In this Capitol Report:
Colorado Chamber Requests Extension of Paycheck Protection Program
The CARES Act which was adopted by Congress and signed by President Trump included a Paycheck Protection Program (PPP) which provides for loans to businesses that have been financially impacted by the COVID-19 pandemic. Unfortunately, this loan program is running out of funding while hundreds of thousands of small businesses across the nation continue to need financial support.
We know that many of our members that are small businesses still need these loans and we would recommend reaching out to the Colorado congressional delegation members to make that request. The National Association of Manufacturing (NAM) has developed a simple electronic message that can be sent directly to delegation members. If your business is interested in receiving a PPP loan, please use this linked tool to send a prewritten message to our delegation to continue the critically needed PPP program.
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National, State and Local Chambers Lobby to Extend Paycheck Protection Program to All Non-Profits
The CARES Act which was recently passed by Congress and signed by President Trump included the Paycheck Protection Program (PPP) which provides loans to businesses that need financial support as a result of the COVID-19 pandemic. However, the Act does not currently accept applications from all non-profits, including 501(c)(6) chambers of commerce. Many chambers of commerce are in need of this financial support, and are asking Congress to allow ALL non-profits to obtain access to the PPP funds.
The U.S. Chamber has created a letter that local chambers across the State can sign and submit to have their voice heard. If your Chamber is interested in this opportunity, we encourage you to read and sign this letter in support of this effort by a deadline of Thursday, April 23, 2020 at 2p.m. MST. Click here to read and sign the letter.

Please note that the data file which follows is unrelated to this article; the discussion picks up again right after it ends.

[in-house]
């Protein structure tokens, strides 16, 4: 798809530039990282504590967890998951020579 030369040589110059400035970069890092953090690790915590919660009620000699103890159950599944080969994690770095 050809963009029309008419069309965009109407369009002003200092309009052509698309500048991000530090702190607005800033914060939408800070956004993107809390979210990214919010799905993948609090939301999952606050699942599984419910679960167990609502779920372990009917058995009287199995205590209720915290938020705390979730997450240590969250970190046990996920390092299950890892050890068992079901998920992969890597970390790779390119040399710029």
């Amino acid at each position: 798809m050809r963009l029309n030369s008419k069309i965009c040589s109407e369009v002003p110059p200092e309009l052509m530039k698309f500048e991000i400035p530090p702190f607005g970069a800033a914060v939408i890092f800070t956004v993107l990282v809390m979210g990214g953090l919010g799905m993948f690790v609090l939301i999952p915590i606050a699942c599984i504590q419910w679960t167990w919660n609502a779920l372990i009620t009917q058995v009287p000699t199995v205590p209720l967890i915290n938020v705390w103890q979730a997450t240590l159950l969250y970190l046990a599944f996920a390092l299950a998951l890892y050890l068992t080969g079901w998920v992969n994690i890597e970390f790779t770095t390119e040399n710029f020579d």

Please contact Loren Furman at email@example.com or at 303-866-9642 with any questions.
Common Sense Roundtable Releases Study – Is Colorado’s Budget Ready for a Recession?
This week, our partners at the Common Sense Roundtable released an economic study on whether the State is prepared for a recession as a result of the COVID-19 pandemic. Prior to this crisis, the State’s budget forecast indicated high revenues, but in a short period of time due to business closures, loss of tax revenue and social distancing requirements, the State will experience a potential revenue loss of $2 billion to $3 billion. This shortfall will have dramatic effects on the State’s services including Medicaid services, Unemployment Insurance, PERA, public health and transportation. It will also impact legislation that created new programs or required funding for existing programs.
Highlights of the study are provided below:
- The current state General Fund reserve amounts to roughly $1 Billion, just above the statutorily required rate of 7.25%;
- The economic fallout caused by COVID-19, has overshadowed the potential economic impacts from the rapid drop and volatility in oil and gas prices. That fallout translates to a significant cut in oil and gas property tax revenues to local government;
- Recently passed revenue line items, including an increased general fund contribution to PERA ($225M annually) and the state funding of full-day kindergarten ($200M annually) will add pressure to other state budget items such as transportation and higher education in order to make up for lost revenues;
- A majority of the estimated $2.5 Billion in federal stimulus will not able to cover losses in revenue, and will go directly to help state departments cover new costs related to the current crisis, such as expenses related to transitioning education from the classroom to online;
- A significant reduction in state revenue between $2 Billion to $3.2 Billion dollars over the next months. For additional perspective, this decline is equivalent to the total budgets for both Transportation and Human Services.